Isn’t linear regression trivial?
When I was a postdoc I knew little about statistics. As John Tukey said, the first time I was in a statistics course I was there to teach it.
I heard that there was a course in linear regression and was dumbfounded. I asked one of the statisticians “There’s an entire course in fitting straight lines? What am I missing?”
I’d seen the derivation of a least-squares line as an exercise in a calculus course. It might even have been an exercise in the course I was teaching. Just write down the squared error, take partial derivatives, and set them to zero. How could you stretch that into a semester-long course?
As my very patient colleague explained, linear regression is much more than fitting a line to data. Regression does fit curves to data, but it’s much more than curve-fitting.
Curve-fitting gives you a curve, and that’s all. You specify what kind of curve you want to fit, and a measure of error, and find the parameters that minimize the error. You get the optimal parameters, but you don’t get any measure of the uncertainty associated with those parameters.
The central dogma of statistics is that you use probability distributions to model uncertainty. The starting point for a statistician coming to linear regression is a probability model. You assume that your outputs are linear functions of your inputs, plus some random error.
If you’re a frequentist, you say that your regression coefficients are constant but unknown numbers. If you’re a Bayesian, you say that there are random variables that represents your uncertainty regarding the coefficients. We’ll be frequentists for this page to keep things simpler. Often, as here, the difference between the two schools of thought doesn’t matter that much. But sometimes it does. That’s a topic for another page.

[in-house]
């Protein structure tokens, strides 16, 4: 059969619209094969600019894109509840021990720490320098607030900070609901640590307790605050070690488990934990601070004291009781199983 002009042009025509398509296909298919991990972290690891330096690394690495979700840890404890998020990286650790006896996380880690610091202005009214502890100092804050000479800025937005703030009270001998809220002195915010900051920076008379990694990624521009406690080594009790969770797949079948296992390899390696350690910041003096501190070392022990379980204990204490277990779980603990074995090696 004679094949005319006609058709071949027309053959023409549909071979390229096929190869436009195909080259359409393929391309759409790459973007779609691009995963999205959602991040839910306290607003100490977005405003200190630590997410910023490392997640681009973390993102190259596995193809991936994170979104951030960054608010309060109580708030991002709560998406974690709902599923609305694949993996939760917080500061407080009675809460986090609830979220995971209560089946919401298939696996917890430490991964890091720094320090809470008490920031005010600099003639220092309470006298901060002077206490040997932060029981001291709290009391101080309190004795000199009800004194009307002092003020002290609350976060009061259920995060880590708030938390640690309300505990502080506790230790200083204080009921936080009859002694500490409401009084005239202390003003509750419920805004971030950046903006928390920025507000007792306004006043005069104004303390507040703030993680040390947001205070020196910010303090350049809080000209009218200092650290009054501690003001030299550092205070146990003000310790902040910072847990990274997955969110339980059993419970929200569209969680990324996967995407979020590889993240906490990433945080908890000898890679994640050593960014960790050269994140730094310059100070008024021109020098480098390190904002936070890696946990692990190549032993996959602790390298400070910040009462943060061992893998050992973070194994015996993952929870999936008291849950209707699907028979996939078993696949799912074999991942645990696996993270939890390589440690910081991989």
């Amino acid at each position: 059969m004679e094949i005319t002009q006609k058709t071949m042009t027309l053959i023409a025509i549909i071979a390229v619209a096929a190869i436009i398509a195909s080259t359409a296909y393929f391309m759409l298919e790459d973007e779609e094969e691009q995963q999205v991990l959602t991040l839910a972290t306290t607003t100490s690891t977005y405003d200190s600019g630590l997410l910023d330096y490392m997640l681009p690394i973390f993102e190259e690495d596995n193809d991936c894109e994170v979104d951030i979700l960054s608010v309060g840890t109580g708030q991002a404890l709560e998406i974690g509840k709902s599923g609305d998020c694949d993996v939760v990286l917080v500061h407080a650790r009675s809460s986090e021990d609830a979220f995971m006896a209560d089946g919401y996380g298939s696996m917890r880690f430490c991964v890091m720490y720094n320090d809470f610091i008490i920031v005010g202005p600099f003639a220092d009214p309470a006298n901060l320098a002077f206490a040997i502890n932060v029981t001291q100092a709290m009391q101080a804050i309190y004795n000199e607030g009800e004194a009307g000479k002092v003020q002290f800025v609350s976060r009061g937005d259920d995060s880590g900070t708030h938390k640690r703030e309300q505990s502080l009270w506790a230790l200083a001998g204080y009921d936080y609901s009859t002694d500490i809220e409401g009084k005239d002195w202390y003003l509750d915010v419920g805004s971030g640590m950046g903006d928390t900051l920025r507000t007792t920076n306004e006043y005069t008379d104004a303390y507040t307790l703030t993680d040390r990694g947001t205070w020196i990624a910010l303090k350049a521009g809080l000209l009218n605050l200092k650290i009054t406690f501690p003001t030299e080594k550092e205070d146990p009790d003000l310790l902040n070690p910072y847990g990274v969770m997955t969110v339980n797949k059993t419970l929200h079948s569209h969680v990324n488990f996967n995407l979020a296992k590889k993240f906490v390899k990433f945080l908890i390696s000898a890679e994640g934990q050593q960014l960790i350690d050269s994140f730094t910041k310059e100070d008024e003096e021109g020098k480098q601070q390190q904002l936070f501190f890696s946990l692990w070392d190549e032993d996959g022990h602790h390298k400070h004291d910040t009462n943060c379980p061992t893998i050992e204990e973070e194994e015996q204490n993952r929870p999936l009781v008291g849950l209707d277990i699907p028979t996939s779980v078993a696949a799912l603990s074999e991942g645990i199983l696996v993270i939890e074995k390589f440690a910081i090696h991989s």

Linear regression creates estimators for the unknown coefficients. It gives you point estimates for the coefficients. In fact, it gives you the best estimators in some technical sense. (The estimator is called BLUE: Best Linear Unbiased Estimator, best in the sense of minimum squared error within the class of unbiased estimators.) But more than point estimators, it also gives you the ability to form confidence intervals around these estimates.
Relation to naive curve fitting
The best linear unbiased estimator for the regression coefficients turns out to be the ordinary least squares (OLS) fit. This is the essence of the Gauss-Markov theorem. You do indeed fit the same like you would have if you’d simply looked for the least squares fit, with no mention of probability.
But it’s the probability framework that allows you to not just fit a line but also to understand the uncertainty in that fit. You understand that the coefficients you’ve computed aren’t “the” coefficients, only the ones that fit best for the data you happened to use. You understand that different data would have different random errors and would result in a different fit. How different? The probability model gives an idea of that.
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